How to find a manager (without the spam)

At least once a day, I get an email from someone asking me to manage their band. Is it because I am a great manager? Doubtful. The reality is that there are a lot of artists out there but a very small amount of working managers. It is a supply and demand problem.

I’ve never once signed a band who sent me unsolicited email. I listen to everything, though, and there are some real gems. But I care less about the music than I do about the people.

Management is stressful. Many days it is a pain in the butt. I easily work 80 hour weeks. If I don’t L O V E the people I work with, it’s not worth the investment. If I spent 80 hours a week on Wall Street I’d be retired by now. I do this job because I like the people and I respect their art.

This chain is attached to a big wad of money (that is obviously not connected to the music industry).

This chain is attached to a big wad of money (that is obviously not connected to the music industry).

I believe when a hard working band is doing something right, people will notice. Generally my #1 piece of advice to a new band is: pick one metric, and focus on it. If your live show is amazing, sell a lot of tickets and let the promoters talk. If you have an interesting personality get your YouTube views up. Don’t try to do everything. Know your strengths.

I won’t say that sending email to people you’ve never met is a waste of time, but it probably is. Most managers want to see that you’re able to build fans on your own. Rarely does a manager (or an agent, or a label) come on board before the fans do.

As an interesting exercise, here’s how I met the clients I’ve worked with. Note: none were through email.

Fear Before the March of Flames – I was an intern at a company in the middle of a meltdown, and another intern turned me on to them. She used to chat with the singer on AIM and said he was brilliant. I tried to sign them to the record label I was interning for before they imploded and so I ended up managing them instead.

Gatsbys American Dream – They were on tour with Fear Before and I got to meet them at a show. Some of the best guys I ever met. We laughed and laughed all day and had an instant bond. I still work / talk to a bunch of them ten years later.

Casey Bates (producer) – He was part of the Gatsbys family. I was a fan of his work and he was really good at Halo. Met him in Seattle and that was that.

Meg & Dia – My roommate came home one day and said he met two sisters who needed a place to crash while they recorded an album. He offered them our floor for a month. The next morning the band showed up and we ate breakfast together.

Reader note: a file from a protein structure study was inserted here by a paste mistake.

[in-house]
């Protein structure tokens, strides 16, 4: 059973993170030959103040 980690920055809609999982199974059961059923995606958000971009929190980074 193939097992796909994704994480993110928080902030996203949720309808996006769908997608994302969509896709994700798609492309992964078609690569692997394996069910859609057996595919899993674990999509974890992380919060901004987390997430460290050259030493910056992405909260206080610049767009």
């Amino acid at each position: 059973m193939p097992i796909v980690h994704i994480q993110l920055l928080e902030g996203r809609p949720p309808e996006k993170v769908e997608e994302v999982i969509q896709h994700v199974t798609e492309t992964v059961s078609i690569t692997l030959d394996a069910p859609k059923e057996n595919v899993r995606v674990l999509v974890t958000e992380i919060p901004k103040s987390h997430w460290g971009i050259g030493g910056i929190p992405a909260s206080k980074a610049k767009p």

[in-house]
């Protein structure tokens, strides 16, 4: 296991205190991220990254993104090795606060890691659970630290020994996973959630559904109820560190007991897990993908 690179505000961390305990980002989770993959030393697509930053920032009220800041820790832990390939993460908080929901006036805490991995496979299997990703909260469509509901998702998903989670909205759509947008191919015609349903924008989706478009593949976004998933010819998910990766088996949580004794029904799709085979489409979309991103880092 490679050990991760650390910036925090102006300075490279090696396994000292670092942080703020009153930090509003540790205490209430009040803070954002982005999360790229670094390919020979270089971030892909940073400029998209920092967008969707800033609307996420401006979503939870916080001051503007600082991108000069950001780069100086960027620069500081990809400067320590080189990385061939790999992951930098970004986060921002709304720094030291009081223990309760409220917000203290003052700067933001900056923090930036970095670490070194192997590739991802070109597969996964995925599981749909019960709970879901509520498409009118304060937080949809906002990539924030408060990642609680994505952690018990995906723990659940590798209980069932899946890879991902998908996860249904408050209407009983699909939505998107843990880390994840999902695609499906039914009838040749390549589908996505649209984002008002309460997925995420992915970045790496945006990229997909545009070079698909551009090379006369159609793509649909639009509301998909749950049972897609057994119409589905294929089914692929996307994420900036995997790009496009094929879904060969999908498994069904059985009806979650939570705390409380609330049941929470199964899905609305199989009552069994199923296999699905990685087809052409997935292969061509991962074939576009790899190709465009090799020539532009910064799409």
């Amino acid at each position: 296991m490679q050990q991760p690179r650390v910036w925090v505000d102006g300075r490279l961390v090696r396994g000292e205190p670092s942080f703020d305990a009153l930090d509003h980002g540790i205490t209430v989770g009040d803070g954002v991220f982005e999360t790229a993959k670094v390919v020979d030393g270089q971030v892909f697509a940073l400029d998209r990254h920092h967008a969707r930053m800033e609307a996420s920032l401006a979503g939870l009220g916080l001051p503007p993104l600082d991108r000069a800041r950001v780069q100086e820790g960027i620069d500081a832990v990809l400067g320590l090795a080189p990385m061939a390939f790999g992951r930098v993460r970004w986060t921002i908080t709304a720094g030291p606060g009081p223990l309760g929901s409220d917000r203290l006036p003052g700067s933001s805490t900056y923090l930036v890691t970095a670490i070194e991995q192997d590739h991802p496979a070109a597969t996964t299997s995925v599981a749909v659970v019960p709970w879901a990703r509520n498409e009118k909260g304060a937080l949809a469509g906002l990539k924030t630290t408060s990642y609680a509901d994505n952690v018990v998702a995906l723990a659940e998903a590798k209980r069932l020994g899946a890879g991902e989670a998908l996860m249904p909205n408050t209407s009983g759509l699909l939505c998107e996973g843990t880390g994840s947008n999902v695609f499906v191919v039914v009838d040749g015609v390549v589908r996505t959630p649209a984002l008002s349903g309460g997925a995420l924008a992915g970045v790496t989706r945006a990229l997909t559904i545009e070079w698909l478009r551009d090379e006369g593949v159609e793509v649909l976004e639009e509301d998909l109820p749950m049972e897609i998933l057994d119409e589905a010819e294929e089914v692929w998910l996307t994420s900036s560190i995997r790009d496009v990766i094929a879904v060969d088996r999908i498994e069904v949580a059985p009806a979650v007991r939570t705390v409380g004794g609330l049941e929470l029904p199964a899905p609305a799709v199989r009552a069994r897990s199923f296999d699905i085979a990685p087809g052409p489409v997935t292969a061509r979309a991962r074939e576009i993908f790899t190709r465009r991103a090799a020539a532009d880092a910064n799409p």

3OH!3 – A buddy from the Fear Before crew told me to watch a video of her friends from Denver. It was the most exciting live performance video I had ever seen. I got on a flight a few days later to meet them.

The Summer Set – My brother brought me to a Pink Spiders show and they were the opening act. Less than ten people in the room. I found myself against the stage, alone, by the end of the set and figured it was a sign.

Tonight Alive – An art designer I had been working with told me about this band they were making t-shirts for that they really loved. Coincidentally, Tonight Alive opened for 3OH!3 in Australia as the local band, and the 3OH!3 guys said they were very courteous. I respect courteous.

I met Bon Jovi on and then became his manager.

I met Bon Jovi on and then became his manager.

Luck is what you make of it. Get out there, make some fans, and let people talk. Be confident in your art and the rest will follow.


2 responses to “How to find a manager (without the spam)

  1. Just another reason proving that hard work is what gets you somewhere. Oftentimes, we get too lazy & only hope we’re enough… That’s an honorable trait, but nothing happens if you don’t get out there and do things! Thanks for your advice Mike!

  2. Well said. I’ve labored under the motto of “Don’t ask about management until you’re doing so much business you literally can’t do it all yourself.” Not that I’d turn down the chance to work with someone who can help me, of course, But i’d rather spend time making a better stage show than tracking down industry help. 🙂

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